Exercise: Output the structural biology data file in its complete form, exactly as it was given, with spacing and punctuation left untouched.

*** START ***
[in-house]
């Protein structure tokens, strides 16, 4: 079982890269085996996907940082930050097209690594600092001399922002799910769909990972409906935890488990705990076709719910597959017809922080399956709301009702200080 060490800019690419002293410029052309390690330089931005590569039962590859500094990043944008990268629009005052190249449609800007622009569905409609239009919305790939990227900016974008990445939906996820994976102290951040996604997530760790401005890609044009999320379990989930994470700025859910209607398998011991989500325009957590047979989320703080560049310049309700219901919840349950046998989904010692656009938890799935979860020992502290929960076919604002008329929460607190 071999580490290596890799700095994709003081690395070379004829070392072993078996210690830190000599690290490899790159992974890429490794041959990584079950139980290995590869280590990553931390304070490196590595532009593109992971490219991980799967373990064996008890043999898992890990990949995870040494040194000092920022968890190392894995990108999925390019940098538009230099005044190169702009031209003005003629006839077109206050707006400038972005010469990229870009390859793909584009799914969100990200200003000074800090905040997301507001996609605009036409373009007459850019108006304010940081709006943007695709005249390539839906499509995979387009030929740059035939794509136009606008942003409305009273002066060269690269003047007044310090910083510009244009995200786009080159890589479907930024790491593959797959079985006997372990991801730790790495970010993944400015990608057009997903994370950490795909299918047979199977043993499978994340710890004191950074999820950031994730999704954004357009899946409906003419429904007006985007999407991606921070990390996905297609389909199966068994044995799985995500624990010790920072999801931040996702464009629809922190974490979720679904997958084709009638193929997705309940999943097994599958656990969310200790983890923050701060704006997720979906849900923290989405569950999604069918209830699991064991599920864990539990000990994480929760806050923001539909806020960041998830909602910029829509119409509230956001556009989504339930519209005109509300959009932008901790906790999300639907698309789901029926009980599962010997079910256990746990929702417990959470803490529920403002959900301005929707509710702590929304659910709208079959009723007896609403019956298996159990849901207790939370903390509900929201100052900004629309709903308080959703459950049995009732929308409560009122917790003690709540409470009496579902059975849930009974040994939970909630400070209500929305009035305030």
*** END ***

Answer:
[in-house]
């Protein structure tokens, strides 16, 4: 079982890269085996996907940082930050097209690594600092001399922002799910769909990972409906935890488990705990076709719910597959017809922080399956709301009702200080 060490800019690419002293410029052309390690330089931005590569039962590859500094990043944008990268629009005052190249449609800007622009569905409609239009919305790939990227900016974008990445939906996820994976102290951040996604997530760790401005890609044009999320379990989930994470700025859910209607398998011991989500325009957590047979989320703080560049310049309700219901919840349950046998989904010692656009938890799935979860020992502290929960076919604002008329929460607190 071999580490290596890799700095994709003081690395070379004829070392072993078996210690830190000599690290490899790159992974890429490794041959990584079950139980290995590869280590990553931390304070490196590595532009593109992971490219991980799967373990064996008890043999898992890990990949995870040494040194000092920022968890190392894995990108999925390019940098538009230099005044190169702009031209003005003629006839077109206050707006400038972005010469990229870009390859793909584009799914969100990200200003000074800090905040997301507001996609605009036409373009007459850019108006304010940081709006943007695709005249390539839906499509995979387009030929740059035939794509136009606008942003409305009273002066060269690269003047007044310090910083510009244009995200786009080159890589479907930024790491593959797959079985006997372990991801730790790495970010993944400015990608057009997903994370950490795909299918047979199977043993499978994340710890004191950074999820950031994730999704954004357009899946409906003419429904007006985007999407991606921070990390996905297609389909199966068994044995799985995500624990010790920072999801931040996702464009629809922190974490979720679904997958084709009638193929997705309940999943097994599958656990969310200790983890923050701060704006997720979906849900923290989405569950999604069918209830699991064991599920864990539990000990994480929760806050923001539909806020960041998830909602910029829509119409509230956001556009989504339930519209005109509300959009932008901790906790999300639907698309789901029926009980599962010997079910256990746990929702417990959470803490529920403002959900301005929707509710702590929304659910709208079959009723007896609403019956298996159990849901207790939370903390509900929201100052900004629309709903308080959703459950049995009732929308409560009122917790003690709540409470009496579902059975849930009974040994939970909630400070209500929305009035305030």